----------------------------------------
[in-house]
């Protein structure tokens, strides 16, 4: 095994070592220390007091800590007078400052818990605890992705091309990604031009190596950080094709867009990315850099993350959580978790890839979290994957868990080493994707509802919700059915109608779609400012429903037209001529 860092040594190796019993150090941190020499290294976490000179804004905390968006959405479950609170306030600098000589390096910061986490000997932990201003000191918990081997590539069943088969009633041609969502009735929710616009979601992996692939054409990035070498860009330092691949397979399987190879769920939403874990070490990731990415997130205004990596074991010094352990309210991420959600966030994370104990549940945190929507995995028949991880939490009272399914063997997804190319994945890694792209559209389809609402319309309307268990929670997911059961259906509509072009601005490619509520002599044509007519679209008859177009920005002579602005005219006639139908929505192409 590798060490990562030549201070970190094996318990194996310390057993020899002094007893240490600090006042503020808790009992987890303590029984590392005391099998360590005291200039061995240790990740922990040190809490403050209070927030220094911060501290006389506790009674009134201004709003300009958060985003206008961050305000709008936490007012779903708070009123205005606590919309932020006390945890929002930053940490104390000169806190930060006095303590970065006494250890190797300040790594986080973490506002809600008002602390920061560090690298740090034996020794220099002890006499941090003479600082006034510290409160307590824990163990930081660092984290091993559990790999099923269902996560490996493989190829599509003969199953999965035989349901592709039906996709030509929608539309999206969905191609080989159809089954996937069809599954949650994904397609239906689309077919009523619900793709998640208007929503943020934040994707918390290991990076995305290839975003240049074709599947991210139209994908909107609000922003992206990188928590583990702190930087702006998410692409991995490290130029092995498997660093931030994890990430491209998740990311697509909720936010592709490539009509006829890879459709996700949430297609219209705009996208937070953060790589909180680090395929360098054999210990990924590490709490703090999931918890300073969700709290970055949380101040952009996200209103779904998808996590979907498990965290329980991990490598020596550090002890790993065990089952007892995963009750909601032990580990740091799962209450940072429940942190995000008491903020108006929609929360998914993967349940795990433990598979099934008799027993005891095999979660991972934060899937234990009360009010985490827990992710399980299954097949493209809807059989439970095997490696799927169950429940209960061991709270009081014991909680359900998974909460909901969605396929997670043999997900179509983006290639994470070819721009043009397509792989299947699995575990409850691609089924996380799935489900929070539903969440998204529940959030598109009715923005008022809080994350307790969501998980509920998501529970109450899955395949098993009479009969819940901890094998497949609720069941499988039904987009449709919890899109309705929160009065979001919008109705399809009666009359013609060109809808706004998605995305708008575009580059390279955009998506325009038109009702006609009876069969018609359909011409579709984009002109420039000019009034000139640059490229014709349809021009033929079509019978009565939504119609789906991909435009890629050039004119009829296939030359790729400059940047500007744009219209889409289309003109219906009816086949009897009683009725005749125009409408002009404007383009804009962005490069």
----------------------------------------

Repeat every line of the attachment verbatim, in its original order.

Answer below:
[in-house]
């Protein structure tokens, strides 16, 4: 095994070592220390007091800590007078400052818990605890992705091309990604031009190596950080094709867009990315850099993350959580978790890839979290994957868990080493994707509802919700059915109608779609400012429903037209001529 860092040594190796019993150090941190020499290294976490000179804004905390968006959405479950609170306030600098000589390096910061986490000997932990201003000191918990081997590539069943088969009633041609969502009735929710616009979601992996692939054409990035070498860009330092691949397979399987190879769920939403874990070490990731990415997130205004990596074991010094352990309210991420959600966030994370104990549940945190929507995995028949991880939490009272399914063997997804190319994945890694792209559209389809609402319309309307268990929670997911059961259906509509072009601005490619509520002599044509007519679209008859177009920005002579602005005219006639139908929505192409 590798060490990562030549201070970190094996318990194996310390057993020899002094007893240490600090006042503020808790009992987890303590029984590392005391099998360590005291200039061995240790990740922990040190809490403050209070927030220094911060501290006389506790009674009134201004709003300009958060985003206008961050305000709008936490007012779903708070009123205005606590919309932020006390945890929002930053940490104390000169806190930060006095303590970065006494250890190797300040790594986080973490506002809600008002602390920061560090690298740090034996020794220099002890006499941090003479600082006034510290409160307590824990163990930081660092984290091993559990790999099923269902996560490996493989190829599509003969199953999965035989349901592709039906996709030509929608539309999206969905191609080989159809089954996937069809599954949650994904397609239906689309077919009523619900793709998640208007929503943020934040994707918390290991990076995305290839975003240049074709599947991210139209994908909107609000922003992206990188928590583990702190930087702006998410692409991995490290130029092995498997660093931030994890990430491209998740990311697509909720936010592709490539009509006829890879459709996700949430297609219209705009996208937070953060790589909180680090395929360098054999210990990924590490709490703090999931918890300073969700709290970055949380101040952009996200209103779904998808996590979907498990965290329980991990490598020596550090002890790993065990089952007892995963009750909601032990580990740091799962209450940072429940942190995000008491903020108006929609929360998914993967349940795990433990598979099934008799027993005891095999979660991972934060899937234990009360009010985490827990992710399980299954097949493209809807059989439970095997490696799927169950429940209960061991709270009081014991909680359900998974909460909901969605396929997670043999997900179509983006290639994470070819721009043009397509792989299947699995575990409850691609089924996380799935489900929070539903969440998204529940959030598109009715923005008022809080994350307790969501998980509920998501529970109450899955395949098993009479009969819940901890094998497949609720069941499988039904987009449709919890899109309705929160009065979001919008109705399809009666009359013609060109809808706004998605995305708008575009580059390279955009998506325009038109009702006609009876069969018609359909011409579709984009002109420039000019009034000139640059490229014709349809021009033929079509019978009565939504119609789906991909435009890629050039004119009829296939030359790729400059940047500007744009219209889409289309003109219906009816086949009897009683009725005749125009409408002009404007383009804009962005490069």